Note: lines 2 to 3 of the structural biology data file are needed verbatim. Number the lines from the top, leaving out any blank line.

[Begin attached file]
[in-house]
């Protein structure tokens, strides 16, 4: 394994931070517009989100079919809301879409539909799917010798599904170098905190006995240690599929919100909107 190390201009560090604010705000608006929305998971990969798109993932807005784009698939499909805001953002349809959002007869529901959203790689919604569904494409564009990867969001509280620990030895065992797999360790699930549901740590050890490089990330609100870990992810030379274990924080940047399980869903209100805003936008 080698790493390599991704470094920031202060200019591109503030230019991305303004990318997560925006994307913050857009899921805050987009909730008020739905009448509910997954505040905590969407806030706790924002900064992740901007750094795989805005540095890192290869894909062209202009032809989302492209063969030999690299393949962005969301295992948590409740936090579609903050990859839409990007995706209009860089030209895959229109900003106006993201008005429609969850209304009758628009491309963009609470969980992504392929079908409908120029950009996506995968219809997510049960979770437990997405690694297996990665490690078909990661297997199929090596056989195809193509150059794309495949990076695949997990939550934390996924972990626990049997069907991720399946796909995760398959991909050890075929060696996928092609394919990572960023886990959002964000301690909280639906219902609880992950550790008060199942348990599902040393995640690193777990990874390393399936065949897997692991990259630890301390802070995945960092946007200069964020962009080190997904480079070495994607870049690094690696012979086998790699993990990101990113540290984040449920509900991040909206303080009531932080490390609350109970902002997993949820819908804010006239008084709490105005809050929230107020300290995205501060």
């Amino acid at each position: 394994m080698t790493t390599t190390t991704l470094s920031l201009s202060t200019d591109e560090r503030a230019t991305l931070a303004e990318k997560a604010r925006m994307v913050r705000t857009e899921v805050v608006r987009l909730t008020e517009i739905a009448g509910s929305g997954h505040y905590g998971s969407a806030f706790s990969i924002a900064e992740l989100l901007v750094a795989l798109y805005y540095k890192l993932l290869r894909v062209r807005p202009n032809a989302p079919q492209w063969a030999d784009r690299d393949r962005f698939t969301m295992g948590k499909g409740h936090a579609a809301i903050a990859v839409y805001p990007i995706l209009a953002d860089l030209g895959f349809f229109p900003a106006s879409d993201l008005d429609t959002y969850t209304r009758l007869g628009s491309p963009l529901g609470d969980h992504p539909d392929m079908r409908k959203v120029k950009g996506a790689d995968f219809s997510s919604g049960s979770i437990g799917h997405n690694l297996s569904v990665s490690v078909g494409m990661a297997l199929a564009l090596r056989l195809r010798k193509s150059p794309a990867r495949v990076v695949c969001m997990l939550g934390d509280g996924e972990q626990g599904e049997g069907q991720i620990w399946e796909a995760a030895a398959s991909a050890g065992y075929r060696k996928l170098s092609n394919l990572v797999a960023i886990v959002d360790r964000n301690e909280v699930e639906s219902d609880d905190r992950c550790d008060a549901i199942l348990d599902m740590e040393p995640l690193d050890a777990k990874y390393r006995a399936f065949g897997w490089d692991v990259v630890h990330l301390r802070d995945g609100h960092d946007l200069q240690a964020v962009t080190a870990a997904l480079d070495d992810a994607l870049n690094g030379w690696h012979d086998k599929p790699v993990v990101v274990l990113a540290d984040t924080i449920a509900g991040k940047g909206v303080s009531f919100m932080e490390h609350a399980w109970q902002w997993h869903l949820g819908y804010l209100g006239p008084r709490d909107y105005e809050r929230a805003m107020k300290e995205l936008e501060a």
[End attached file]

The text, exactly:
């Protein structure tokens, strides 16, 4: 394994931070517009989100079919809301879409539909799917010798599904170098905190006995240690599929919100909107 190390201009560090604010705000608006929305998971990969798109993932807005784009698939499909805001953002349809959002007869529901959203790689919604569904494409564009990867969001509280620990030895065992797999360790699930549901740590050890490089990330609100870990992810030379274990924080940047399980869903209100805003936008 080698790493390599991704470094920031202060200019591109503030230019991305303004990318997560925006994307913050857009899921805050987009909730008020739905009448509910997954505040905590969407806030706790924002900064992740901007750094795989805005540095890192290869894909062209202009032809989302492209063969030999690299393949962005969301295992948590409740936090579609903050990859839409990007995706209009860089030209895959229109900003106006993201008005429609969850209304009758628009491309963009609470969980992504392929079908409908120029950009996506995968219809997510049960979770437990997405690694297996990665490690078909990661297997199929090596056989195809193509150059794309495949990076695949997990939550934390996924972990626990049997069907991720399946796909995760398959991909050890075929060696996928092609394919990572960023886990959002964000301690909280639906219902609880992950550790008060199942348990599902040393995640690193777990990874390393399936065949897997692991990259630890301390802070995945960092946007200069964020962009080190997904480079070495994607870049690094690696012979086998790699993990990101990113540290984040449920509900991040909206303080009531932080490390609350109970902002997993949820819908804010006239008084709490105005809050929230107020300290995205501060």
């Amino acid at each position: 394994m080698t790493t390599t190390t991704l470094s920031l201009s202060t200019d591109e560090r503030a230019t991305l931070a303004e990318k997560a604010r925006m994307v913050r705000t857009e899921v805050v608006r987009l909730t008020e517009i739905a009448g509910s929305g997954h505040y905590g998971s969407a806030f706790s990969i924002a900064e992740l989100l901007v750094a795989l798109y805005y540095k890192l993932l290869r894909v062209r807005p202009n032809a989302p079919q492209w063969a030999d784009r690299d393949r962005f698939t969301m295992g948590k499909g409740h936090a579609a809301i903050a990859v839409y805001p990007i995706l209009a953002d860089l030209g895959f349809f229109p900003a106006s879409d993201l008005d429609t959002y969850t209304r009758l007869g628009s491309p963009l529901g609470d969980h992504p539909d392929m079908r409908k959203v120029k950009g996506a790689d995968f219809s997510s919604g049960s979770i437990g799917h997405n690694l297996s569904v990665s490690v078909g494409m990661a297997l199929a564009l090596r056989l195809r010798k193509s150059p794309a990867r495949v990076v695949c969001m997990l939550g934390d509280g996924e972990q626990g599904e049997g069907q991720i620990w399946e796909a995760a030895a398959s991909a050890g065992y075929r060696k996928l170098s092609n394919l990572v797999a960023i886990v959002d360790r964000n301690e909280v699930e639906s219902d609880d905190r992950c550790d008060a549901i199942l348990d599902m740590e040393p995640l690193d050890a777990k990874y390393r006995a399936f065949g897997w490089d692991v990259v630890h990330l301390r802070d995945g609100h960092d946007l200069q240690a964020v962009t080190a870990a997904l480079d070495d992810a994607l870049n690094g030379w690696h012979d086998k599929p790699v993990v990101v274990l990113a540290d984040t924080i449920a509900g991040k940047g909206v303080s009531f919100m932080e490390h609350a399980w109970q902002w997993h869903l949820g819908y804010l209100g006239p008084r709490d909107y105005e809050r929230a805003m107020k300290e995205l936008e501060a």